Hepatocyte-Specific SR-BI Gene Transfer Corrects Cardiac Dysfunction in Scarb1-Deficient Mice and Improves Pressure Overload-Induced Cardiomyopathy
Objective—We investigated the hypothesis that HDL (high-density lipoprotein) dysfunction in Scarb1−/− mice negatively affects cardiac function both in the absence and in the presence of pressure overload. Second, we evaluated whether normalization of HDL metabolism in Scarb1−/− mice by hepatocyte-specific SR-BI (scavenger receptor class B, type I) expression after E1E3E4-deleted adenoviral AdSR-BI (E1E3E4-deleted adenoviral vector expressing SR-BI protein in hepatocytes) transfer abrogates the effects of total body SR-BI deficiency on cardiac structure and function.
Approach and Results—Transverse aortic constriction (TAC) or sham operation was performed at the age of 14 weeks, 2 weeks after saline injection or after gene transfer with AdSR-BI or with the control vector Adnull. Mortality rate in Scarb1−/− TAC mice was significantly increased compared with wild-type TAC mice during 8 weeks of follow-up (hazard ratio, 2.02; 95% CI, 1.14–3.61). Hepatocyte-specific SR-BI gene transfer performed 2 weeks before induction of pressure overload by TAC potently reduced mortality in Scarb1−/− mice (hazard ratio, 0.329; 95% CI, 0.180–0.600). Hepatocyte-specific SR-BI expression abrogated increased cardiac hypertrophy and lung congestion and counteracted increased myocardial apoptosis and interstitial and perivascular fibrosis in Scarb1−/− TAC mice. Scarb1−/− sham mice were, notwithstanding the absence of detectable structural heart disease, characterized by systolic and diastolic dysfunction and hypotension, which were completely counteracted by AdSR-BI transfer. Furthermore, AdSR-BI transfer abrogated increased end-diastolic pressure and diastolic dysfunction in Scarb1−/− TAC mice. Increased oxidative stress and reduced antioxidant defense systems in Scarb1−/− mice were rescued by AdSR-BI transfer.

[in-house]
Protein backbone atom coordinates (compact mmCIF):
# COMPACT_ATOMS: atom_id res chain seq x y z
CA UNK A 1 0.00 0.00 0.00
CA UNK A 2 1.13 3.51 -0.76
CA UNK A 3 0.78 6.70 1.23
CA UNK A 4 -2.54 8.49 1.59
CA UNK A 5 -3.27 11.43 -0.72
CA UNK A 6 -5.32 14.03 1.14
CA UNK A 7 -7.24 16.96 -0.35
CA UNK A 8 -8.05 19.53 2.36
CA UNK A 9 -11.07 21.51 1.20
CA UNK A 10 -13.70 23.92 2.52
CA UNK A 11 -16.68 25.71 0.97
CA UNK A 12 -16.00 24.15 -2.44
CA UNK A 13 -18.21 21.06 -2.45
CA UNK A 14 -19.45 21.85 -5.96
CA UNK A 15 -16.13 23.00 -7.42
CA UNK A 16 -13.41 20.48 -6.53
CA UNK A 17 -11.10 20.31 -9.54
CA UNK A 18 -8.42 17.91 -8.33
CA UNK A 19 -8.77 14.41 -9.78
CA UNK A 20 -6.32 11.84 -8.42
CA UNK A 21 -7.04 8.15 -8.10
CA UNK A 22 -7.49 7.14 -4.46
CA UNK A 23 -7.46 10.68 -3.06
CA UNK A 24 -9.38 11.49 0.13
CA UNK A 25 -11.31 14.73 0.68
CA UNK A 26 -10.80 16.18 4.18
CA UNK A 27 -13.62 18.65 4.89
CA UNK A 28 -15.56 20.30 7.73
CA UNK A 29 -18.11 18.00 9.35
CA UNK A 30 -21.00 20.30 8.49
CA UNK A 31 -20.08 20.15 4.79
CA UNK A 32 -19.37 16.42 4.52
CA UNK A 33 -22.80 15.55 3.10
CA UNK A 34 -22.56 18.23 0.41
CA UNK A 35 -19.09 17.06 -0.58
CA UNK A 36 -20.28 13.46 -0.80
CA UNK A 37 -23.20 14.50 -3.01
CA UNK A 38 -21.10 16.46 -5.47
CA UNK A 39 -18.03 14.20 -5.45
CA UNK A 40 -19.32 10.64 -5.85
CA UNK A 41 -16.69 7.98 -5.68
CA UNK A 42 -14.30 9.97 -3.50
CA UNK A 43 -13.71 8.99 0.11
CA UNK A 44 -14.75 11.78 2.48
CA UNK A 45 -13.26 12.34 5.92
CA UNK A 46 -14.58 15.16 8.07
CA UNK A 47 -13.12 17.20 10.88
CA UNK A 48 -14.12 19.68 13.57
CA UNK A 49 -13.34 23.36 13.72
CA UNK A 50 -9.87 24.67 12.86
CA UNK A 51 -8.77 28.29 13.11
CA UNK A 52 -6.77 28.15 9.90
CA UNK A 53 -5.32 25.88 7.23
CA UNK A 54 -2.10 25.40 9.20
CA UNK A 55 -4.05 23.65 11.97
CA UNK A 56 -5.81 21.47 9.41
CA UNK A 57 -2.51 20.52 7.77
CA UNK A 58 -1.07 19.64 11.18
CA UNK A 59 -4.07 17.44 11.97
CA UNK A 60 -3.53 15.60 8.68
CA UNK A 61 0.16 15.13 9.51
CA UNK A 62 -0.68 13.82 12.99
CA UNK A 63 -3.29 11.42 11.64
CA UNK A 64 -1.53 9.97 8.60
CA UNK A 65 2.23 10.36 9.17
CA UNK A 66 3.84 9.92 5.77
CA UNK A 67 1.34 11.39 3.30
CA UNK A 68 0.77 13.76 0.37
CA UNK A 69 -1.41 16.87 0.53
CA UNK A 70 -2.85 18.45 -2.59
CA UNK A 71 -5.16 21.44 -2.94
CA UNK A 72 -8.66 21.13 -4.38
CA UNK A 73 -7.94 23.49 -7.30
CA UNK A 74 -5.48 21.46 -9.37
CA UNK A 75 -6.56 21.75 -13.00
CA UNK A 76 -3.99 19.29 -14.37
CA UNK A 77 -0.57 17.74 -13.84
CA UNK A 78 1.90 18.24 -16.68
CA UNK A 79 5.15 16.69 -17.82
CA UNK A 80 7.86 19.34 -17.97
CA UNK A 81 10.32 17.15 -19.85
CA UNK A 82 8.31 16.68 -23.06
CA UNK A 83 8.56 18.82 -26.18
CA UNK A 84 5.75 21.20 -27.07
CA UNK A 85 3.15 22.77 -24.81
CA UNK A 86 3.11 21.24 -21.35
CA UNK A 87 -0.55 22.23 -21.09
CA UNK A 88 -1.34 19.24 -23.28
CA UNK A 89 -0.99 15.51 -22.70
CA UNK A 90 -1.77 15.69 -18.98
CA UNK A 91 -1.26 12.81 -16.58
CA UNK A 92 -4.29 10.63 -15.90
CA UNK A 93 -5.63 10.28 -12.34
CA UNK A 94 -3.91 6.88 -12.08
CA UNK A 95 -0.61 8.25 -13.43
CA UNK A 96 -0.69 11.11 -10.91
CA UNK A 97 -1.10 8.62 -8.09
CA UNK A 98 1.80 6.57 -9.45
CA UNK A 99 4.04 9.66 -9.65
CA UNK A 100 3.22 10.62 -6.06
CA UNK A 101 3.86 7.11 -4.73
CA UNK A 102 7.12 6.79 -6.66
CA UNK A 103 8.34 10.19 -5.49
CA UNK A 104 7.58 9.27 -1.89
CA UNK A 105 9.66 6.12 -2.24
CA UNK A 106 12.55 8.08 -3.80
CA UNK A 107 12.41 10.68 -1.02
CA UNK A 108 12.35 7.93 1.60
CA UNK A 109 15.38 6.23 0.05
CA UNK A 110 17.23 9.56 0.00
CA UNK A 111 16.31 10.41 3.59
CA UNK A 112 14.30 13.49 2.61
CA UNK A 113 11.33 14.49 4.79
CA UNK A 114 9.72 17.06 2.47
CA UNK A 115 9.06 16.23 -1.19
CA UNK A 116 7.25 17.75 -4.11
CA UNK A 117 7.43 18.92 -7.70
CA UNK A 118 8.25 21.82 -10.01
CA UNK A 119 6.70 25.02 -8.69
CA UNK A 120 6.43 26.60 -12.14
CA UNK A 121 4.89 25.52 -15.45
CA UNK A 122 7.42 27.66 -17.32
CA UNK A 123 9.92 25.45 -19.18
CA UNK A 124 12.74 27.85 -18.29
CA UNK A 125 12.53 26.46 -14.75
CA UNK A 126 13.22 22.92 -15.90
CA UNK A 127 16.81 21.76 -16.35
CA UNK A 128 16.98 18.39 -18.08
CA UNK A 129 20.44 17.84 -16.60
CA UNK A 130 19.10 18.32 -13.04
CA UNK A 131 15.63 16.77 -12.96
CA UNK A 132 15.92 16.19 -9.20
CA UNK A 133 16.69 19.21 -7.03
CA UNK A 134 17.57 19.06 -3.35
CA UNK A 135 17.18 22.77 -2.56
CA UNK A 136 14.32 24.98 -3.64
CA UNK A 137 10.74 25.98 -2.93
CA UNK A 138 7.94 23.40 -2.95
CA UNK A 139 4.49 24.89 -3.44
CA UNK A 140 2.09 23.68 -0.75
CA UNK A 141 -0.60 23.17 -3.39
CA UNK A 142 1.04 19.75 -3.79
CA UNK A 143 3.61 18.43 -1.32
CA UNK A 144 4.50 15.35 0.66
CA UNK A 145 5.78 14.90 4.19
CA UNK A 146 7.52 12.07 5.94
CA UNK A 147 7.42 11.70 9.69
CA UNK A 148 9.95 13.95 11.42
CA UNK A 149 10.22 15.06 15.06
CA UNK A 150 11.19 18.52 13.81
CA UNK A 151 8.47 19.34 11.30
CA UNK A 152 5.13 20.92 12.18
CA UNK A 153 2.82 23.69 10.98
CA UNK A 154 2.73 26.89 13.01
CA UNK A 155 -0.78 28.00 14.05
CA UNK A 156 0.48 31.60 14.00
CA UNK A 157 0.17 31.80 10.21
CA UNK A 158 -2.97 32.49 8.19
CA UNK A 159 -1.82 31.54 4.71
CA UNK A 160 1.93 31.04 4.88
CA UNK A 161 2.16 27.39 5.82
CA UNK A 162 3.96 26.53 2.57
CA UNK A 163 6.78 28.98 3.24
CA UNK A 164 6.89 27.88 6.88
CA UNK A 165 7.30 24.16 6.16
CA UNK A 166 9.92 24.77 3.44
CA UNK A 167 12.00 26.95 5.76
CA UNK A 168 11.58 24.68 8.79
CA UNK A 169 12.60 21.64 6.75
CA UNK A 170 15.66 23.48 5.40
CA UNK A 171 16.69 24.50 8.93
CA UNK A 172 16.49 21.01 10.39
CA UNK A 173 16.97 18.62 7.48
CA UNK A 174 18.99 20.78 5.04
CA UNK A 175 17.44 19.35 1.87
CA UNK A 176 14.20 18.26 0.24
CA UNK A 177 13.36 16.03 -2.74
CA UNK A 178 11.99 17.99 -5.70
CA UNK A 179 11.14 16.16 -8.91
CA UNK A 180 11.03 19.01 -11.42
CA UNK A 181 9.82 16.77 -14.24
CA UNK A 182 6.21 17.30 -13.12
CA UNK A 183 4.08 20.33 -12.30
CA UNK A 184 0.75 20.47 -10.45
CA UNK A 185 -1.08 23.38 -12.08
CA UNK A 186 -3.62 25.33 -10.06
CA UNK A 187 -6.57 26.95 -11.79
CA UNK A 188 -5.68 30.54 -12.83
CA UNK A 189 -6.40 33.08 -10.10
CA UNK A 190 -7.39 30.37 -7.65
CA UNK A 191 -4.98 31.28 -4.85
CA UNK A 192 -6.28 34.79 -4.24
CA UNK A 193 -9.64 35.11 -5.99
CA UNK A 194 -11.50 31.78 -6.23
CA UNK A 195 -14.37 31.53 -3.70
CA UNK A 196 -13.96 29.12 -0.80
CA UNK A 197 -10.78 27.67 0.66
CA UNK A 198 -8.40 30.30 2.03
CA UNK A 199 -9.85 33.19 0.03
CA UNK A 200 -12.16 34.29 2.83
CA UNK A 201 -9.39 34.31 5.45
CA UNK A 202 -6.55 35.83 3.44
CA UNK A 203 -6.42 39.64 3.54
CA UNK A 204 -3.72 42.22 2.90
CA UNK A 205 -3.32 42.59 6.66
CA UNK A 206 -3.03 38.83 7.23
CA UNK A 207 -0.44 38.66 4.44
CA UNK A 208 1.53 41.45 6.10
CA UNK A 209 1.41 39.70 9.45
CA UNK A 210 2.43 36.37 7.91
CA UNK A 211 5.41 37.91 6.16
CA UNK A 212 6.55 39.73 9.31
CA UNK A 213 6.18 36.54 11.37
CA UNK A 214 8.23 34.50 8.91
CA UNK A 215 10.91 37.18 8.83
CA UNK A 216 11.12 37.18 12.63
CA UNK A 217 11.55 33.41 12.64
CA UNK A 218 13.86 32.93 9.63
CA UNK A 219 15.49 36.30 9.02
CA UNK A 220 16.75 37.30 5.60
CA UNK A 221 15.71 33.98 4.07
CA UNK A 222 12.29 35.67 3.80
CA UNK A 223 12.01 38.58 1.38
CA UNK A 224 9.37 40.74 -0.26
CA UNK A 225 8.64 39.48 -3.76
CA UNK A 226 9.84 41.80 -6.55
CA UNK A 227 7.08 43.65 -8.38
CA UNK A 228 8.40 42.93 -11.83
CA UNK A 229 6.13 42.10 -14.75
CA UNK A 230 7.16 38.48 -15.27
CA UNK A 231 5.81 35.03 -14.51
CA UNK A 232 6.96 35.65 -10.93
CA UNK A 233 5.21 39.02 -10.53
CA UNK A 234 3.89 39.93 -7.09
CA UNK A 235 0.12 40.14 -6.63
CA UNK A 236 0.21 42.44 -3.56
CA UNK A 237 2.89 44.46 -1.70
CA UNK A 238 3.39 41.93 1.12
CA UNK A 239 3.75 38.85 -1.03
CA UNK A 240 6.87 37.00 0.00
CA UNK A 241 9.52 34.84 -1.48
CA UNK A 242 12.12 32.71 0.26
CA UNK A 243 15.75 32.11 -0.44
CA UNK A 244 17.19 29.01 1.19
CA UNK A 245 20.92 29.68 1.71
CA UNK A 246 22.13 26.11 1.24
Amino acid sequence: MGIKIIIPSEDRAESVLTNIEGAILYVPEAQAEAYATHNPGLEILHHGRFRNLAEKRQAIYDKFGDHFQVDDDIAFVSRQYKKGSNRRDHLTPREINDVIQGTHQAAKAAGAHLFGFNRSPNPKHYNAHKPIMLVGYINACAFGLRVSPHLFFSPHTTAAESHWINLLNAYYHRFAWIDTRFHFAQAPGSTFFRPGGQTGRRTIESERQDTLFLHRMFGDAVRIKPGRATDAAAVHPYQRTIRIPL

Conclusions—The detrimental effects of SR-BI deficiency on cardiac structure and function are nullified by hepatocyte-specific SR-BI transfer, which restores HDL metabolism.
- Received June 4, 2017.
- Accepted June 19, 2018.
- © 2018 American Heart Association, Inc.